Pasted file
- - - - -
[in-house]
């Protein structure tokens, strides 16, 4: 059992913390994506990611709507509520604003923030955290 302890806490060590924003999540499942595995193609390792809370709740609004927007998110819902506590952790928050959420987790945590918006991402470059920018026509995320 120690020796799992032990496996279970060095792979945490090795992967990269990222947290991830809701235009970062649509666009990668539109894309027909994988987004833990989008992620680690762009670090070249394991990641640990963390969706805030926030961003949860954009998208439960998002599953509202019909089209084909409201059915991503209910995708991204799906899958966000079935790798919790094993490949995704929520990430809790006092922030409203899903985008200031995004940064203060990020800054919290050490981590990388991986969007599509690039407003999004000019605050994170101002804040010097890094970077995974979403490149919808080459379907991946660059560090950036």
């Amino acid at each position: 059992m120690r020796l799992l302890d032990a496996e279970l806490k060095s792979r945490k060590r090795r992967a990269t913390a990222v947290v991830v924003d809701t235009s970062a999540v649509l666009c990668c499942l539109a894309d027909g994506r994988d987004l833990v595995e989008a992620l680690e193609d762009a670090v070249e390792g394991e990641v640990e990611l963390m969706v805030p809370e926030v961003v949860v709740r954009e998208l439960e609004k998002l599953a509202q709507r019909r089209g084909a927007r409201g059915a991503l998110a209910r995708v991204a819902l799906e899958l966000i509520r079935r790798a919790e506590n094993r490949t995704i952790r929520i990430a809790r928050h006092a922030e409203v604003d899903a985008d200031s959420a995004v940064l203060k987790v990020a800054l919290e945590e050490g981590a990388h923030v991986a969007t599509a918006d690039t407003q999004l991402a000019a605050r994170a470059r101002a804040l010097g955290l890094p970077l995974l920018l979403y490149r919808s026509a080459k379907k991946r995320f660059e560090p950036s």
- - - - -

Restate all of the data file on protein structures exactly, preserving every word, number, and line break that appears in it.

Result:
[in-house]
């Protein structure tokens, strides 16, 4: 059992913390994506990611709507509520604003923030955290 302890806490060590924003999540499942595995193609390792809370709740609004927007998110819902506590952790928050959420987790945590918006991402470059920018026509995320 120690020796799992032990496996279970060095792979945490090795992967990269990222947290991830809701235009970062649509666009990668539109894309027909994988987004833990989008992620680690762009670090070249394991990641640990963390969706805030926030961003949860954009998208439960998002599953509202019909089209084909409201059915991503209910995708991204799906899958966000079935790798919790094993490949995704929520990430809790006092922030409203899903985008200031995004940064203060990020800054919290050490981590990388991986969007599509690039407003999004000019605050994170101002804040010097890094970077995974979403490149919808080459379907991946660059560090950036």
């Amino acid at each position: 059992m120690r020796l799992l302890d032990a496996e279970l806490k060095s792979r945490k060590r090795r992967a990269t913390a990222v947290v991830v924003d809701t235009s970062a999540v649509l666009c990668c499942l539109a894309d027909g994506r994988d987004l833990v595995e989008a992620l680690e193609d762009a670090v070249e390792g394991e990641v640990e990611l963390m969706v805030p809370e926030v961003v949860v709740r954009e998208l439960e609004k998002l599953a509202q709507r019909r089209g084909a927007r409201g059915a991503l998110a209910r995708v991204a819902l799906e899958l966000i509520r079935r790798a919790e506590n094993r490949t995704i952790r929520i990430a809790r928050h006092a922030e409203v604003d899903a985008d200031s959420a995004v940064l203060k987790v990020a800054l919290e945590e050490g981590a990388h923030v991986a969007t599509a918006d690039t407003q999004l991402a000019a605050r994170a470059r101002a804040l010097g955290l890094p970077l995974l920018l979403y490149r919808s026509a080459k379907k991946r995320f660059e560090p950036s």